UK Defense Secretary Sir Michael Fallon and Saudi Crown Prince Mohammed bin Salman met in Jeddah, Saudi Arabia September 19 to sign a new Military and Security Cooperation Agreement.
Full details of the agreement have not been disclosed, but it is said to further cooperation between the two countries in security and defense, and help Saudi Arabia "better protect" its national security.
The inking is a clear indication the much-criticized and controversial "special relationship" between the UK and Saudi Arabia is set to endure to the foreseeable future, despite calls from MPs and humanitarian organizations to end UK arms sales to Riyadh, which are fueling the Saudi-led coalition's war on Houthi rebels in Yemen.
In July, the Campaign Against the Arms Trade's (CAAT) legal challenge against the exports was knocked by the UK High Court, with Lord Justice Burnett concluding it had not been established that there was "a clear risk" items sold by the UK might be used in breaches of international humanitarian law.
Despite these claims, between March 2015 and March 2017, the UN verified 216 attacks on education facilities, including schools and education personnel. Evidence at the scene of massacres indicates many were carried out using UK-made weapons, including Raytheon's laser-guided Paveway IV smart bomb.
Moreover, Haydee Dijkstal, an attorney in international human rights law, notes "war crimes" and "crimes against humanity" are still being committed by the coalition — and the UK government could face criminal charges as a result.
"Weapons are still being supplied that are contributing to these crimes. There is the possibility the UK could be investigated under international criminal law, at the International Criminal Court — although the requirements imposed by the ICC present some challenges in demonstrating the UK is responsible," Ms. Dijkstal told Sputnik.
She explained the UK could be held accountable not as a direct perpetrator, but as an aider and abettor — in order to demonstrate this, it would have to be shown the UK took actions that had a "substantial effect" on the commission of war crimes.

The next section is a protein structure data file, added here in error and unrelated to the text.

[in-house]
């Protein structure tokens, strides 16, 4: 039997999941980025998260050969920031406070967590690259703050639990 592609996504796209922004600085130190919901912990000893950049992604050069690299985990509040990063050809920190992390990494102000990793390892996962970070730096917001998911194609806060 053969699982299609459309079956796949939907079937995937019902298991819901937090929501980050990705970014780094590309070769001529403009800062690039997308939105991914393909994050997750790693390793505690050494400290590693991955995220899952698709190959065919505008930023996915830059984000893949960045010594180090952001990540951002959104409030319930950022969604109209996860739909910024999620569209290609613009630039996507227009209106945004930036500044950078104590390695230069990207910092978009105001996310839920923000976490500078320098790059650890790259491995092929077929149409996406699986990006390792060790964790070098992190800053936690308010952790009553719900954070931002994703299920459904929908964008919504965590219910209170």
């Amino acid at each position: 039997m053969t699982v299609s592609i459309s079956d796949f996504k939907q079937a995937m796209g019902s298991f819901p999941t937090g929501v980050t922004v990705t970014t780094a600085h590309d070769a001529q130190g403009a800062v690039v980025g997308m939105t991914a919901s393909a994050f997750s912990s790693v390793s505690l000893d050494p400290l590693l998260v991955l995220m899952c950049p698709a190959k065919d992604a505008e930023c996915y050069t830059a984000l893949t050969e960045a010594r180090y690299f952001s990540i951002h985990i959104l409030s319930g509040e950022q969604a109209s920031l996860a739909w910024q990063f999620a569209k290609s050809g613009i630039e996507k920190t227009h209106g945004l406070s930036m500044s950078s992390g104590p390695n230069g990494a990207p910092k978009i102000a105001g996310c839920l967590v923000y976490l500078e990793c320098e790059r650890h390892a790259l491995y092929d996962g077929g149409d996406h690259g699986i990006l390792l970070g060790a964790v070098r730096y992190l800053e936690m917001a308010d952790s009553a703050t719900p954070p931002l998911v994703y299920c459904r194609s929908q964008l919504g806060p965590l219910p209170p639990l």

"It is difficult to prove though that individuals in the UK not only knew they were selling weapons that could be used in the commission of crimes, but it was also done expressly for the purpose of committing those crimes. There's an argument to be made however that if government officials were made aware they were supplying weapons being used to commit crimes, they become effectively conscious abettors by continuing to supply the weapons," Ms. Dijkstal continued.
Spoils of War
In any event, the fresh agreement comes mere days after charity War Child UK revealed British arms companies have earned over US$8 billion from trade with Saudi Arabia during the ongoing war in Yemen, almost double previous estimates — while only around US$40 million has been reaped by the British public via corporation tax receipts, despite profits running to around US$800 million.
The tax take equates to significantly less than a dollar per head of the UK population.
The charity accused firms such as BAE Systems and Raytheon of "profiteering from the deaths of innocent children" by selling missiles and equipment to the Saudi-led coalition.
"Thousands of children have died and millions more are at risk. The government is shamefully complicit in their suffering and justifies it with promises of economic prosperity, which [our] report embarrassingly discredits," said Rob Williams, Chief Executive of War Child UK.
Moreover, the charity estimates humanitarian aid to Yemen far eclipses tax-take from the weapons that have sustained the crisis — weapons sales to Saudi Arabia generated just US$17 million in corporation tax in 2016, yet during 2017 the UK will send US$188 million in aid to Yemen, four times what the Exchequer receives back in tax.
BAE Systems and Raytheon were among the exhibitors at the September 12 DSEI arms fair in London, supported by government ministers and senior military commanders.
Among them, Liam Fox, the International Trade Secretary, defended the "ethical" trade at the event, telling delegates Britain's licensing system ensured exports were always lawful and the UK did not violate international law.